• Lots of follows, very few followers = bots

Levity aside, social media platforms make the presentation of self, impression management and personal branding easier without democratization. For those who read French, some critical analysis along these lines here (via).

Leaving aside Derber’s insights on gender, I want to focus on social class and status as they pertain to the question of empathy. Generally,

“The allocation system in formal interactions is thus one of “controlled” rather than “free” initiative, determined largely by the institutional roles. Such roles can be characterized as either attention-getting or attention-giving, depending on whether the actor is expected to give or get it.


The social allocation of attention-getting and attention-giving roles among different groups largely determines who gets attention in formal interactions. Individuals who typically take on attention-getting institutional roles learn to expect and seek attention for themselves, while those most often assigned attention-giving roles assume a certain socially imposed invisibility.”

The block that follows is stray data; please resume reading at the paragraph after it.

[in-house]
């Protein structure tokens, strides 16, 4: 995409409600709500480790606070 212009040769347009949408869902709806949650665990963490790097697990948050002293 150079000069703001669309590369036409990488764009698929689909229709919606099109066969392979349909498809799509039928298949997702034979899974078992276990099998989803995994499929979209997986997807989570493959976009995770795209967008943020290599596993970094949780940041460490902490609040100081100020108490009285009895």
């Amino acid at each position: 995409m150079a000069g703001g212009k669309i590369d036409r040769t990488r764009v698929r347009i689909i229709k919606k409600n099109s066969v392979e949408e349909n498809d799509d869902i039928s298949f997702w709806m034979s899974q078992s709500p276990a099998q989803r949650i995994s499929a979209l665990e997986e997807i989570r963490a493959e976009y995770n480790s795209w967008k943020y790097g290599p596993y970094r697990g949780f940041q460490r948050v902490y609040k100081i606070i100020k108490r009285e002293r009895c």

Therefore, social inequalities are also simultaneously “inequalities of face,” institutionalized in interpersonal life and in a distribution of attention mirroring the allocation of other resources. Who get attention, then, is a reflection of socially-defined worth.

At one end of the spectrum is the recipient of attention from multiple actors (butlers, waiters, therapists of various kinds, airplane stewards, etc.), at the other end of the spectrum is complete invisibility (the modern version of Upstairs / Downstairs, where low prestige work is done out of sight, in complete deprivation of attention… with the slight exception that the only attention received is tight supervision from middle category actors, such as foremen or household managers whereas individuals in dominant position receive their attention in terms of deference). Attention and power go hand in hand.

I should note though, that the one glaring exception to this general state of affairs we witnessed in 2010 was the case of the Chilean miners. All of a sudden, and as a result of a tragedy that propelled this usually – literally – invisible category to the spotlight, these miners received the kind of attention usually showered upon social classes higher than them. But this happened through two mechanisms: (1) the evacuation of any serious discussion of how / why, in the 21st century, extraction still basically operates as it did in the 18th and 19th centuries, and (2) the reformulation of this case into a heroism story.

Otherwise,, when the poor and disadvantaged receive attention, it is through welfare agencies and other agencies of social control where attention is degrading, humiliating and involves abdicating one’s dignity and agency.